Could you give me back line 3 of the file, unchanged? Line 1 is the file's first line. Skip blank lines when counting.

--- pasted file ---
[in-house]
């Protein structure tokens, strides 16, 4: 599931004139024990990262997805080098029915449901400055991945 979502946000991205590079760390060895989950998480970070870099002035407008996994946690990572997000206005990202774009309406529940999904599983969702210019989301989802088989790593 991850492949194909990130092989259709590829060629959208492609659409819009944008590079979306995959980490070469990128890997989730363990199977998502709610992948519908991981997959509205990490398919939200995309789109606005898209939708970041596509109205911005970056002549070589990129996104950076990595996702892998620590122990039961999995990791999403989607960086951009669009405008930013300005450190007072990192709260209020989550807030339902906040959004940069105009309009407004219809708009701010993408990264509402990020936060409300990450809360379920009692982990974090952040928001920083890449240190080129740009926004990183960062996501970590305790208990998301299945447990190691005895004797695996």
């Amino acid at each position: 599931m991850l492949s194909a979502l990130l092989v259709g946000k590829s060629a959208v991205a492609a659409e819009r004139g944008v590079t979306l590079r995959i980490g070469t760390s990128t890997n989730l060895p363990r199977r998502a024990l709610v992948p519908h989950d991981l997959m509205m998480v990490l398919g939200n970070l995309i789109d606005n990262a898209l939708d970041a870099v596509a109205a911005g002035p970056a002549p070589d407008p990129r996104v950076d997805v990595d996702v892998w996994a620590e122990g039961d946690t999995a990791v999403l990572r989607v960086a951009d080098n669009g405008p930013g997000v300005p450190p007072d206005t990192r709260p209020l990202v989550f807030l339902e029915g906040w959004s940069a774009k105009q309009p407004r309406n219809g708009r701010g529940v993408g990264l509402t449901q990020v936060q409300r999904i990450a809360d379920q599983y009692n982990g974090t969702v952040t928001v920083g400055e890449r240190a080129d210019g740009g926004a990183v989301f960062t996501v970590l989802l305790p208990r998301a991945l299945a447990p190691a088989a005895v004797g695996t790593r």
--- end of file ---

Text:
């Amino acid at each position: 599931m991850l492949s194909a979502l990130l092989v259709g946000k590829s060629a959208v991205a492609a659409e819009r004139g944008v590079t979306l590079r995959i980490g070469t760390s990128t890997n989730l060895p363990r199977r998502a024990l709610v992948p519908h989950d991981l997959m509205m998480v990490l398919g939200n970070l995309i789109d606005n990262a898209l939708d970041a870099v596509a109205a911005g002035p970056a002549p070589d407008p990129r996104v950076d997805v990595d996702v892998w996994a620590e122990g039961d946690t999995a990791v999403l990572r989607v960086a951009d080098n669009g405008p930013g997000v300005p450190p007072d206005t990192r709260p209020l990202v989550f807030l339902e029915g906040w959004s940069a774009k105009q309009p407004r309406n219809g708009r701010g529940v993408g990264l509402t449901q990020v936060q409300r999904i990450a809360d379920q599983y009692n982990g974090t969702v952040t928001v920083g400055e890449r240190a080129d210019g740009g926004a990183v989301f960062t996501v970590l989802l305790p208990r998301a991945l299945a447990p190691a088989a005895v004797g695996t790593r």